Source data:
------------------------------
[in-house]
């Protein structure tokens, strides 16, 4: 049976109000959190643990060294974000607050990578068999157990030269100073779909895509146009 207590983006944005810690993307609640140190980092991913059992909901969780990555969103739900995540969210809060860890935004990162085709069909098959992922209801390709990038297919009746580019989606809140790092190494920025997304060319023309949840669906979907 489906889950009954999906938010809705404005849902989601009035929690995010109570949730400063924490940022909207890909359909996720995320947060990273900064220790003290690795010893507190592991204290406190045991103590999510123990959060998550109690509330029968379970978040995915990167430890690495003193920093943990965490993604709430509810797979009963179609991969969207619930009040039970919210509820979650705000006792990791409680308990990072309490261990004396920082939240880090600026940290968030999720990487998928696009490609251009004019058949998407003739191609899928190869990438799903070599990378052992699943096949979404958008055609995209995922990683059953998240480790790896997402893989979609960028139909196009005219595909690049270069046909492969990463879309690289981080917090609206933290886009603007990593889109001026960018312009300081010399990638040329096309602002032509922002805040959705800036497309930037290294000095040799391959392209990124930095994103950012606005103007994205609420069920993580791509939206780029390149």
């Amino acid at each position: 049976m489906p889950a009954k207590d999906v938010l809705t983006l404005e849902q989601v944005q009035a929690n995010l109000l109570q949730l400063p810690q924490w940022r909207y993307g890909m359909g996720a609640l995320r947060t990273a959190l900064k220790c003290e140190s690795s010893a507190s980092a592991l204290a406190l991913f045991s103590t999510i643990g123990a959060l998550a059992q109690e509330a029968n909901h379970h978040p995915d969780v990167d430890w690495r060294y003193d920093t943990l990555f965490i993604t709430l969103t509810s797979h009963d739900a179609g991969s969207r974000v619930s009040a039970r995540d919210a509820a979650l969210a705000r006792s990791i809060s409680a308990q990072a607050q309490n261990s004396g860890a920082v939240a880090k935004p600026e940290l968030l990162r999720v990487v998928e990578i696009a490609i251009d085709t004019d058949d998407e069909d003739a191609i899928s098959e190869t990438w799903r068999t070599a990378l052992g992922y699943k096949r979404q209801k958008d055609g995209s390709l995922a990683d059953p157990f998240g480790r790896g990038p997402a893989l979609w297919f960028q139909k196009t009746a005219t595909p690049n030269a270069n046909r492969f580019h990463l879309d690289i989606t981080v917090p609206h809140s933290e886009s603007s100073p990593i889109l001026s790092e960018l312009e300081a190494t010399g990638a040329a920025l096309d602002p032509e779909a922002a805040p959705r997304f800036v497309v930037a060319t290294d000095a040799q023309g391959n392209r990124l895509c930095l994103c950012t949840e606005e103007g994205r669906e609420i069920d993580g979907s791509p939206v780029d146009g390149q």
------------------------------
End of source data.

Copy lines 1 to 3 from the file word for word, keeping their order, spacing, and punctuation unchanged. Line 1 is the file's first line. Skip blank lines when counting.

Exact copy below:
[in-house]
């Protein structure tokens, strides 16, 4: 049976109000959190643990060294974000607050990578068999157990030269100073779909895509146009 207590983006944005810690993307609640140190980092991913059992909901969780990555969103739900995540969210809060860890935004990162085709069909098959992922209801390709990038297919009746580019989606809140790092190494920025997304060319023309949840669906979907 489906889950009954999906938010809705404005849902989601009035929690995010109570949730400063924490940022909207890909359909996720995320947060990273900064220790003290690795010893507190592991204290406190045991103590999510123990959060998550109690509330029968379970978040995915990167430890690495003193920093943990965490993604709430509810797979009963179609991969969207619930009040039970919210509820979650705000006792990791409680308990990072309490261990004396920082939240880090600026940290968030999720990487998928696009490609251009004019058949998407003739191609899928190869990438799903070599990378052992699943096949979404958008055609995209995922990683059953998240480790790896997402893989979609960028139909196009005219595909690049270069046909492969990463879309690289981080917090609206933290886009603007990593889109001026960018312009300081010399990638040329096309602002032509922002805040959705800036497309930037290294000095040799391959392209990124930095994103950012606005103007994205609420069920993580791509939206780029390149």
């Amino acid at each position: 049976m489906p889950a009954k207590d999906v938010l809705t983006l404005e849902q989601v944005q009035a929690n995010l109000l109570q949730l400063p810690q924490w940022r909207y993307g890909m359909g996720a609640l995320r947060t990273a959190l900064k220790c003290e140190s690795s010893a507190s980092a592991l204290a406190l991913f045991s103590t999510i643990g123990a959060l998550a059992q109690e509330a029968n909901h379970h978040p995915d969780v990167d430890w690495r060294y003193d920093t943990l990555f965490i993604t709430l969103t509810s797979h009963d739900a179609g991969s969207r974000v619930s009040a039970r995540d919210a509820a979650l969210a705000r006792s990791i809060s409680a308990q990072a607050q309490n261990s004396g860890a920082v939240a880090k935004p600026e940290l968030l990162r999720v990487v998928e990578i696009a490609i251009d085709t004019d058949d998407e069909d003739a191609i899928s098959e190869t990438w799903r068999t070599a990378l052992g992922y699943k096949r979404q209801k958008d055609g995209s390709l995922a990683d059953p157990f998240g480790r790896g990038p997402a893989l979609w297919f960028q139909k196009t009746a005219t595909p690049n030269a270069n046909r492969f580019h990463l879309d690289i989606t981080v917090p609206h809140s933290e886009s603007s100073p990593i889109l001026s790092e960018l312009e300081a190494t010399g990638a040329a920025l096309d602002p032509e779909a922002a805040p959705r997304f800036v497309v930037a060319t290294d000095a040799q023309g391959n392209r990124l895509c930095l994103c950012t949840e606005e103007g994205r669906e609420i069920d993580g979907s791509p939206v780029d146009g390149q």